It’s Thursday, so I’m Crafting my Life! This year, I’m just writing about whatever is currently on my mind. And if you would like to chime in and contribute a guest post about your own journey, please drop me a line and we’ll chat.
Before I get into my post for today, I am going to get this out of the way: I eat at McDonald’s. Not very often – probably about once every three months or so – but I go there. My kids eat there, too, and far more often than I do. A fast food meal out is their go-to treat when they spend time with their grandparents, which means they visit a couple of times a month, and I choose not to stress about it. The world is a complicated and nuanced place, and a person can hold an opinion and not always act in accordance with that opinion. Call it hypocrisy, call it cognitive dissonance, call it being human. I am willing to own it, and I am not about to pass judgment on anyone else who consumes the occasional fast food meal.
Now, on to my point. I am a proud member of the Green Moms Carnival. Yesterday, one of the other members sent an email to the group asking if there were any Canadian residents who would be interested in applying for one of three spots as a McDonald’s All-Access Mom. Her idea was that if one of those moms is environmentally conscious, they may be able to shine a light on behind-the-scenes practices at McDonald’s. I am pretty much the only Canadian resident in the group, so I checked it out.
Right after my email exchange with the Green Moms, I saw my friend Annie’s post about the All-Access Moms, complete with a video that shines a light on some of McDonald’s questionable business practices. If you’re not familiar with them, I recommend checking out Fast Food Nation, The Omnivore’s Dilemma or Food, Inc. But for right now, let me summarize my personal concerns with McDonald’s:
- A McDonald’s meal comes with a lot of disposable packaging which ends up in the landfill – or worse, on my front lawn.
- McDonald’s is constantly working to drive down the cost of their food, which means that their eggs and meat produced under inhumane conditions.
- Their food is not healthy – and it doesn’t even decompose.
If I applied to be one of the McDonald’s All-Access Moms, I could do so as a skeptic. In the unlikely event they actually chose me, I would tour their production facilities with a critical eye, and I would do my best to remain objective. Would I succeed? It’s hard to say. There’s a reason journalistic ethics require that reporters don’t receive gifts from the people they’re reporting on. When someone’s flying you around and treating you well, you’re naturally going to be inclined to like them. And when you like them, it’s hard to rip them to shreds when you write your article.
On top of that, I have to assume that some amount of care will go into what the moms get to see. They’re likely not going to be entering slaughterhouses, or talking to disaffected employees. They’re going to be presented with a polished and crafted image. It’s understandable, really. When I know that company’s going to be coming over, I clean my house, so that I’m giving the best possible impression. I’m sure that McDonald’s would do the same. When they’re showing what “really goes on” at McDonald’s, they’re going to show their best side.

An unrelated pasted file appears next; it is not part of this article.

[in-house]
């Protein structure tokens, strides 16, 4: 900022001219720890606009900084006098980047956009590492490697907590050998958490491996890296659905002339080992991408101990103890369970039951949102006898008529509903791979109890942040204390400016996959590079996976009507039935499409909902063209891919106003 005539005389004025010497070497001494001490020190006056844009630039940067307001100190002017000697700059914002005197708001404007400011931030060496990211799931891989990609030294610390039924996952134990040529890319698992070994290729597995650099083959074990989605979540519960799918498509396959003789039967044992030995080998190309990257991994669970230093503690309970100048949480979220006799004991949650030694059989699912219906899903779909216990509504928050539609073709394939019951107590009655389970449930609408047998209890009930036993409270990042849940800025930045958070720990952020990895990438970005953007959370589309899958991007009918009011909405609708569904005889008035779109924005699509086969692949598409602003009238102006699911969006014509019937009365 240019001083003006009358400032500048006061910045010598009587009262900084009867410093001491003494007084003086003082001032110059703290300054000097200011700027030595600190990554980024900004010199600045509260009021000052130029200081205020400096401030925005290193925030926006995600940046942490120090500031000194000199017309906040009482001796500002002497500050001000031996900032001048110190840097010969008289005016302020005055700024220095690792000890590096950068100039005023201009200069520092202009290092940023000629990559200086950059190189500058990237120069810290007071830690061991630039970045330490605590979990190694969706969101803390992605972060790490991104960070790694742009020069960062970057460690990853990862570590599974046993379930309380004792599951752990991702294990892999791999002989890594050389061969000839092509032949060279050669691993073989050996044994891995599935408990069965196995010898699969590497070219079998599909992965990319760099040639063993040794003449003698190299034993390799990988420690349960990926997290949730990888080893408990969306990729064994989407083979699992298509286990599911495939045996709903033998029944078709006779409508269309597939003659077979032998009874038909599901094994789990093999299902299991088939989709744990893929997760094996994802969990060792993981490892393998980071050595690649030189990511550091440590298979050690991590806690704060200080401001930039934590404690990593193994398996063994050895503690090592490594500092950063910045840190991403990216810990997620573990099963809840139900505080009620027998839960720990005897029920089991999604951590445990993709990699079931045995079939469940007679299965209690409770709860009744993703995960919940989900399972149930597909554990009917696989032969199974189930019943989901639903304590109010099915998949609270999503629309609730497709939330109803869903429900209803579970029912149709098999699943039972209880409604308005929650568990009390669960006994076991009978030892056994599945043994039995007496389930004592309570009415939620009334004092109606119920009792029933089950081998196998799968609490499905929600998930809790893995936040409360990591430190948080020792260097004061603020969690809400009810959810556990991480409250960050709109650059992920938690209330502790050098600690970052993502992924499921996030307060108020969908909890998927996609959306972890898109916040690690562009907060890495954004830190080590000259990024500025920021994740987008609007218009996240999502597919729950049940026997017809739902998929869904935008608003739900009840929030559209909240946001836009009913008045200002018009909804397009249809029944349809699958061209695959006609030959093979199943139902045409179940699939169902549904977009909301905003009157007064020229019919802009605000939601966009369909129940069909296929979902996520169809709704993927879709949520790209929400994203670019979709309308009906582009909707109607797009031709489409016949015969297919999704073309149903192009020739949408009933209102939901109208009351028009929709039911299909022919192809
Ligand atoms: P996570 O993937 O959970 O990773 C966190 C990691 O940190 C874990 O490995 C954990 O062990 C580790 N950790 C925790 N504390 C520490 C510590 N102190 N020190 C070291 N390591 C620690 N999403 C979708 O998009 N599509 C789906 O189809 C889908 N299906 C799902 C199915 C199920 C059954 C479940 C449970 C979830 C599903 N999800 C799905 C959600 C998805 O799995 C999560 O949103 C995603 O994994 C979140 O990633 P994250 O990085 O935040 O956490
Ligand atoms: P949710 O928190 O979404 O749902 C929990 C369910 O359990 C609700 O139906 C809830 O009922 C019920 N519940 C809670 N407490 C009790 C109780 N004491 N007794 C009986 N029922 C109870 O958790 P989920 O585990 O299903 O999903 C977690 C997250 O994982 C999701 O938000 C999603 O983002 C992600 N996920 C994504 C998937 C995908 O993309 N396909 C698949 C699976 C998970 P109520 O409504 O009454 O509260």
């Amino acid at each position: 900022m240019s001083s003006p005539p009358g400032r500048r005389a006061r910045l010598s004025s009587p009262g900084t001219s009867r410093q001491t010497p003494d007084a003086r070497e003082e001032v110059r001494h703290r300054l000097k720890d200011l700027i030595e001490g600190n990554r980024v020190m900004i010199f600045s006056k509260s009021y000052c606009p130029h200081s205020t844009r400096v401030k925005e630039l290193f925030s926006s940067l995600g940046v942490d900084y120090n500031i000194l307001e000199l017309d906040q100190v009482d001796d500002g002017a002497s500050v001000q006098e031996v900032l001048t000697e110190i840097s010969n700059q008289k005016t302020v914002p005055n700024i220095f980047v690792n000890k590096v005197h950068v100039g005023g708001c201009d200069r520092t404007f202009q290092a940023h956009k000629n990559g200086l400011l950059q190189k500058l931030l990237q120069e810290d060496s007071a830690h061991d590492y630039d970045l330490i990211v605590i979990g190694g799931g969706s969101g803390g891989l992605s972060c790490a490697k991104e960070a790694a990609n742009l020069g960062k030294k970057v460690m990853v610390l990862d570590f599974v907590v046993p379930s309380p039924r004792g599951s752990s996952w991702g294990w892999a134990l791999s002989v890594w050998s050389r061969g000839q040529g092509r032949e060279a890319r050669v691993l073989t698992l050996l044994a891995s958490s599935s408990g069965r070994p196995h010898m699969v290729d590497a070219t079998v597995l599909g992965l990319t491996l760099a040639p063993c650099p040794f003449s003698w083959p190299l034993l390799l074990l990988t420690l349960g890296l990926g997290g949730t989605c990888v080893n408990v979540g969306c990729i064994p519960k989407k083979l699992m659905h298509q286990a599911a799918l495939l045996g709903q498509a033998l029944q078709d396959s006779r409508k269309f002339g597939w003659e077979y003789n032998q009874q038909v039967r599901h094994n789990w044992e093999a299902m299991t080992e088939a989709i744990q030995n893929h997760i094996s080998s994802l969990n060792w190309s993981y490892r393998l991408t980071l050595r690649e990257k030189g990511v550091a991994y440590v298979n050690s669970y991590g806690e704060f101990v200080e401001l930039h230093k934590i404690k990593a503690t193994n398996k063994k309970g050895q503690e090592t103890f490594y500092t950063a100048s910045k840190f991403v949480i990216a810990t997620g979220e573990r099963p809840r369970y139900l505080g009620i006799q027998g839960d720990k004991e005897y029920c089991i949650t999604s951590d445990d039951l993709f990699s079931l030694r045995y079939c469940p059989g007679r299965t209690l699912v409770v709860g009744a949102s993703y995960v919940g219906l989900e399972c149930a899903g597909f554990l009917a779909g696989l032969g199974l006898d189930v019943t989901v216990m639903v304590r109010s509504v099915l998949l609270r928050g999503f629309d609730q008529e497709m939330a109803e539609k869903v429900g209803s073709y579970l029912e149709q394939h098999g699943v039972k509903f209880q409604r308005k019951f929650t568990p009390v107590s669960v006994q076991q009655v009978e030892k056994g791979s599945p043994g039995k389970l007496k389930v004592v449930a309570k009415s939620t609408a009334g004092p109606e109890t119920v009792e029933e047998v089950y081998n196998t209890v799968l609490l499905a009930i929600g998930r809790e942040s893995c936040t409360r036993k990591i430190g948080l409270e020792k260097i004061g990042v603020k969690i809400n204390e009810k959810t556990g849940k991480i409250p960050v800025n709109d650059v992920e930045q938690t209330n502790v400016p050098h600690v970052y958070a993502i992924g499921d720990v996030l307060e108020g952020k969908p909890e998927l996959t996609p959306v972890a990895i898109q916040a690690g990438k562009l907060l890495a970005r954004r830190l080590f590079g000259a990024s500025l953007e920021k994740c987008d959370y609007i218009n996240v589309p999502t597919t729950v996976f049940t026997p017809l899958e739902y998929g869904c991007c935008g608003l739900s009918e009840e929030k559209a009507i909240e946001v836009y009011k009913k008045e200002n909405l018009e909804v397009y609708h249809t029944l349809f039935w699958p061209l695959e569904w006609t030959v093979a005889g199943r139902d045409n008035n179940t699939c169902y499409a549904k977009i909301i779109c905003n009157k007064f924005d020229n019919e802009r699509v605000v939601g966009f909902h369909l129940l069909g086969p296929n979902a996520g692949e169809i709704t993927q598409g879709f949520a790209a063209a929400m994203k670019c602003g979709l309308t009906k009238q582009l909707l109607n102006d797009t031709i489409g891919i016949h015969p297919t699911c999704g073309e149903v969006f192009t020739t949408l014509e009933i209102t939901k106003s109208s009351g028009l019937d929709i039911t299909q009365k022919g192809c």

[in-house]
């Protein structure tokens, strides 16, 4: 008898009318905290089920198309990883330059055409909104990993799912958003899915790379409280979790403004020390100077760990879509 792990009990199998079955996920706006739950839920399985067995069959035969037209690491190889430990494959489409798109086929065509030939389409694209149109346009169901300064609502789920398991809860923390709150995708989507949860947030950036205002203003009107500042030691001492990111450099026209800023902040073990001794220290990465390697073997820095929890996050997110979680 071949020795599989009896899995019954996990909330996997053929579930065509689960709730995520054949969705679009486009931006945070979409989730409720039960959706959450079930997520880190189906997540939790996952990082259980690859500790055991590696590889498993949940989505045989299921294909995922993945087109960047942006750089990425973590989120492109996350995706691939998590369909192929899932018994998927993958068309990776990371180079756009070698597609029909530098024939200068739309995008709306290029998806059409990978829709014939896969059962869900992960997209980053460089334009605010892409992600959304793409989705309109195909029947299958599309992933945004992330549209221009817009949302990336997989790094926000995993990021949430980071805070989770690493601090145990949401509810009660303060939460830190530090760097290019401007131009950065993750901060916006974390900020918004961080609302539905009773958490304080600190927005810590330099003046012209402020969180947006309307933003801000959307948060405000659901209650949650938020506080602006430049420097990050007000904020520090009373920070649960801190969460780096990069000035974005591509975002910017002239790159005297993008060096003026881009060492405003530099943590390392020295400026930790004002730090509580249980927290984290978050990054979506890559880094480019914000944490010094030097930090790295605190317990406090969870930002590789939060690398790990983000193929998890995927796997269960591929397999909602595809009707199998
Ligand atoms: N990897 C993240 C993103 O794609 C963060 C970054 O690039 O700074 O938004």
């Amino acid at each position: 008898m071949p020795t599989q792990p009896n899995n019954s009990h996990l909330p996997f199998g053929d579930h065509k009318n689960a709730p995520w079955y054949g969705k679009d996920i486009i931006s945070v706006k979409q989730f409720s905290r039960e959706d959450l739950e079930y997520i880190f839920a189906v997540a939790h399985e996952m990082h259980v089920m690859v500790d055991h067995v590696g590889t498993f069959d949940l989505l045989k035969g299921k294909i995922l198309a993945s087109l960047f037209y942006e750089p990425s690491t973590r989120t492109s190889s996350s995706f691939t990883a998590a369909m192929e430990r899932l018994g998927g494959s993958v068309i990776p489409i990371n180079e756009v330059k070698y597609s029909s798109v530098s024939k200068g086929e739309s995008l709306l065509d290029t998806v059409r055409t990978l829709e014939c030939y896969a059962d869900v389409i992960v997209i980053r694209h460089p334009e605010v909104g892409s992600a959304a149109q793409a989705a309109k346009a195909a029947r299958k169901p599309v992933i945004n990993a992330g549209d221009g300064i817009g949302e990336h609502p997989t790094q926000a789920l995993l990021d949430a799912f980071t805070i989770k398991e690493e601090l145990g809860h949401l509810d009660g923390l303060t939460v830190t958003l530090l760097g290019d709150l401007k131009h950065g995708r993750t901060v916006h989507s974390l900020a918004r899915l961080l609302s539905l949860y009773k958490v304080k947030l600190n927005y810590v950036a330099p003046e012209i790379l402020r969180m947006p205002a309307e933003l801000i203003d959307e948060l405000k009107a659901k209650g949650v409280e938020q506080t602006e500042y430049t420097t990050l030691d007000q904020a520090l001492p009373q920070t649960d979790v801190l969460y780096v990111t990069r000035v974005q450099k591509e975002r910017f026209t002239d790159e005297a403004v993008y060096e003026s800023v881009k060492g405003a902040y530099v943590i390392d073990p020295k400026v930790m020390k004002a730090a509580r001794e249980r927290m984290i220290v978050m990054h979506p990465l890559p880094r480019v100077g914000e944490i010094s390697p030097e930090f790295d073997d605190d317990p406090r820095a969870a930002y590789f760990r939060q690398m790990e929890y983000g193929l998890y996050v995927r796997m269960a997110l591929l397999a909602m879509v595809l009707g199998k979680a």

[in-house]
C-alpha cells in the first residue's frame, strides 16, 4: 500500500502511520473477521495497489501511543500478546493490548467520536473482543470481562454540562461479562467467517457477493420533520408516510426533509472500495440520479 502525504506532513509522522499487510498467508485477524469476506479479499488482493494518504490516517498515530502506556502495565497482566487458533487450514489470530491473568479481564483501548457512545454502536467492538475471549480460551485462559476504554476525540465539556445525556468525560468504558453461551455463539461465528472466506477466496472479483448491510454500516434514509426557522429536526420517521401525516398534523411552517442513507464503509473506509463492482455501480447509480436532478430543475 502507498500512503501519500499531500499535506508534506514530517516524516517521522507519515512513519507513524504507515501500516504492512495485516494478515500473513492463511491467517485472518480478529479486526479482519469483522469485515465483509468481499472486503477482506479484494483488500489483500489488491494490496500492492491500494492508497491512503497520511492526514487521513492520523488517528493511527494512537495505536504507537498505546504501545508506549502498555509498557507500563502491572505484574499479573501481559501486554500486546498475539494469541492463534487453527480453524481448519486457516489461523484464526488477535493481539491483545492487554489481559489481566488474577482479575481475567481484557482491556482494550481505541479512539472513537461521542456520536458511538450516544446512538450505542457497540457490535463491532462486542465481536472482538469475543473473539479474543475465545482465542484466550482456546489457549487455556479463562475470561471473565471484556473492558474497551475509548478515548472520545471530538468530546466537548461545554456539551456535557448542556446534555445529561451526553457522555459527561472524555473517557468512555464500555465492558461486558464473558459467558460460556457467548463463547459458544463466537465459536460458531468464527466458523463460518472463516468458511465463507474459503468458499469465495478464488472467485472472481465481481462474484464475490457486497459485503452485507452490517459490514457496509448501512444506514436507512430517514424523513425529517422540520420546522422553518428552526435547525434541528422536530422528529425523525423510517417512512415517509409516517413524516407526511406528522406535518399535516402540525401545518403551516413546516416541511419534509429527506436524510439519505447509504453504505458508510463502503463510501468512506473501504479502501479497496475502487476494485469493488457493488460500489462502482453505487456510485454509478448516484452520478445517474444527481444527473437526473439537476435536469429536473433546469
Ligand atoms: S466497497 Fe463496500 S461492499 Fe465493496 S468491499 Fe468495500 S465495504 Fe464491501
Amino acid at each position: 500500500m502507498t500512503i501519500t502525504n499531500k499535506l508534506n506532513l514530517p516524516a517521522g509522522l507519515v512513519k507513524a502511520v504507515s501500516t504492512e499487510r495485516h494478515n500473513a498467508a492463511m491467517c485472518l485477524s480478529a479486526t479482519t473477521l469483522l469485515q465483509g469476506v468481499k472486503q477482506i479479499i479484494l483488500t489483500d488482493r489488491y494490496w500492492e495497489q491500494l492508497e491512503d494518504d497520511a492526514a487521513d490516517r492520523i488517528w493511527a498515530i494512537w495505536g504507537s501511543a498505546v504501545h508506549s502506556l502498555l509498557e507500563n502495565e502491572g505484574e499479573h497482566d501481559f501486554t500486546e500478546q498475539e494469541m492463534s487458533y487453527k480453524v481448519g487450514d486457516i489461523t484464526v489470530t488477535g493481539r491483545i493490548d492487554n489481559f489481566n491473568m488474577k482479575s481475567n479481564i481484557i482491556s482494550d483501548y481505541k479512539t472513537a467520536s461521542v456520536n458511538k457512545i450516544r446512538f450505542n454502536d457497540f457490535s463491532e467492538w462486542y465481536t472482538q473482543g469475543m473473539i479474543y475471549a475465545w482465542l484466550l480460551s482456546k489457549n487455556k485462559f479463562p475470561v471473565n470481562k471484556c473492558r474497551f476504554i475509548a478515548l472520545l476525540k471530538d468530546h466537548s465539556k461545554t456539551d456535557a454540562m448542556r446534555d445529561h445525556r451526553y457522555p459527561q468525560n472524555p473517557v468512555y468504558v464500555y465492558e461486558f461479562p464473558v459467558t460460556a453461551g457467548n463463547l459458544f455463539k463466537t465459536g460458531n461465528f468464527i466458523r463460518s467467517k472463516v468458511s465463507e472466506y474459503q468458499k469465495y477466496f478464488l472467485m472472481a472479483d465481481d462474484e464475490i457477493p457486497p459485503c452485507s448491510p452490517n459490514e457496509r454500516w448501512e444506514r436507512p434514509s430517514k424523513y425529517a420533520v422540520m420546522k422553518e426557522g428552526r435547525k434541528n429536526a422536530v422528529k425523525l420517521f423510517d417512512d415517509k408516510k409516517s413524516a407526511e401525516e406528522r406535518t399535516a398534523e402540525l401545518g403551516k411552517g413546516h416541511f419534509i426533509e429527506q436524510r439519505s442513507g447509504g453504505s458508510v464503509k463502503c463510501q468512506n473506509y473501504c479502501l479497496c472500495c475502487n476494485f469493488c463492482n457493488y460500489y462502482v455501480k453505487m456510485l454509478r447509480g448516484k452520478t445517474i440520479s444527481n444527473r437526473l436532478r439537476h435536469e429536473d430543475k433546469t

There’s another factor at work here, too. The point of this exercise – like all PR exercises – is to generate positive publicity for McDonald’s. And one of they ways they do that is by partnering with moms, so that they can use their names and images. To continue the thought experiment, if I were accepted, and even if I did manage to maintain my objectivity and find some real answers to hard-hitting questions, in the process I would be lending my name to a company whose practices I don’t condone. Occasionally taking actions in my personal life that don’t conform with my highest ideals is one thing, but publicly promoting a brand I don’t believe in is quite another.
As a blogger, I have created a personal brand. I think of this, really, as just another way of saying that I have a reputation built around my personal platform. I view this platform as an almost sacred space, and I am very picky about who or what I talk about here. In part, this is to maintain my personal credibility and keep my blog from becoming a PR pitch machine. But an even bigger part comes from the journey I’m on to live a life that I’m comfortable with. If I don’t want to work in a job that doesn’t fit me, why would I use my platform in a way that doesn’t fit me? I want to live authentically, which means using my voice in a way that affirms my values rather than undermining them.
So, while part of me thinks it would be interesting to get a first-hand view of the fast food industry, even if only to see what they are and are not showing me, I’m not going to apply. If I don’t want to give McDonald’s the right to use my name and image, I’m not going to offer it to them. That’s my decision, and I will own it. Your decision may be different – and I respect that. But however you decide to use your voice, I hope that it affirms your life and conforms with your values.
Tell me, would you submit an application to be an All-Access Mom? Do you think you could maintain your objectivity when they wined you and dined you? And would you be comfortable with your name and image being used to promote a company whose practices you disagree with? I’d love to hear!